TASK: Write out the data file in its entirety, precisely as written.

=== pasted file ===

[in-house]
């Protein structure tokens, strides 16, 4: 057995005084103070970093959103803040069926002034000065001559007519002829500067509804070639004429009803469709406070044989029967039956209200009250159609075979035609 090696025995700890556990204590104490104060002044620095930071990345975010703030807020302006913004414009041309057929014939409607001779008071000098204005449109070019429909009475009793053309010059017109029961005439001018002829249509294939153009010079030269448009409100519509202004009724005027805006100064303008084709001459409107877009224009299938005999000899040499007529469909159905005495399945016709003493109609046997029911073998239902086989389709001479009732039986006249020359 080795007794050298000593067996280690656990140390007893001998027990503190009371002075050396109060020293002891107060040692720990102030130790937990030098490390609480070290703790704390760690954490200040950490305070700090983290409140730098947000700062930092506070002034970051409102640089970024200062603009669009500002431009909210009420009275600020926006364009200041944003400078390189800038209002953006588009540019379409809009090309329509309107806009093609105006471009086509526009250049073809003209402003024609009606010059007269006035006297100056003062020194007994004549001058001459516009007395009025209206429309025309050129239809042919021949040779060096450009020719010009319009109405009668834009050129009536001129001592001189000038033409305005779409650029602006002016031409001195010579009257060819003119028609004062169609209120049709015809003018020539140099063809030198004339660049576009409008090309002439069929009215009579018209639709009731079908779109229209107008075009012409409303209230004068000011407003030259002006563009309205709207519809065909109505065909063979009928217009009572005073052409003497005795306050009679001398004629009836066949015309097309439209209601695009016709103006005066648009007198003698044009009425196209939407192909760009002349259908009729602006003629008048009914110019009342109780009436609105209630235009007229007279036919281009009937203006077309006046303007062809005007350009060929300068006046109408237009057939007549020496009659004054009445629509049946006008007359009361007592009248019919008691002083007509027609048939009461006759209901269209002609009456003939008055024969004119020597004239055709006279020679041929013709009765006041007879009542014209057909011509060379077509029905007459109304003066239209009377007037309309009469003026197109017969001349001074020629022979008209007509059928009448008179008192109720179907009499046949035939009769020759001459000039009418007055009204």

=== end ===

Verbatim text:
[in-house]
């Protein structure tokens, strides 16, 4: 057995005084103070970093959103803040069926002034000065001559007519002829500067509804070639004429009803469709406070044989029967039956209200009250159609075979035609 090696025995700890556990204590104490104060002044620095930071990345975010703030807020302006913004414009041309057929014939409607001779008071000098204005449109070019429909009475009793053309010059017109029961005439001018002829249509294939153009010079030269448009409100519509202004009724005027805006100064303008084709001459409107877009224009299938005999000899040499007529469909159905005495399945016709003493109609046997029911073998239902086989389709001479009732039986006249020359 080795007794050298000593067996280690656990140390007893001998027990503190009371002075050396109060020293002891107060040692720990102030130790937990030098490390609480070290703790704390760690954490200040950490305070700090983290409140730098947000700062930092506070002034970051409102640089970024200062603009669009500002431009909210009420009275600020926006364009200041944003400078390189800038209002953006588009540019379409809009090309329509309107806009093609105006471009086509526009250049073809003209402003024609009606010059007269006035006297100056003062020194007994004549001058001459516009007395009025209206429309025309050129239809042919021949040779060096450009020719010009319009109405009668834009050129009536001129001592001189000038033409305005779409650029602006002016031409001195010579009257060819003119028609004062169609209120049709015809003018020539140099063809030198004339660049576009409008090309002439069929009215009579018209639709009731079908779109229209107008075009012409409303209230004068000011407003030259002006563009309205709207519809065909109505065909063979009928217009009572005073052409003497005795306050009679001398004629009836066949015309097309439209209601695009016709103006005066648009007198003698044009009425196209939407192909760009002349259908009729602006003629008048009914110019009342109780009436609105209630235009007229007279036919281009009937203006077309006046303007062809005007350009060929300068006046109408237009057939007549020496009659004054009445629509049946006008007359009361007592009248019919008691002083007509027609048939009461006759209901269209002609009456003939008055024969004119020597004239055709006279020679041929013709009765006041007879009542014209057909011509060379077509029905007459109304003066239209009377007037309309009469003026197109017969001349001074020629022979008209007509059928009448008179008192109720179907009499046949035939009769020759001459000039009418007055009204």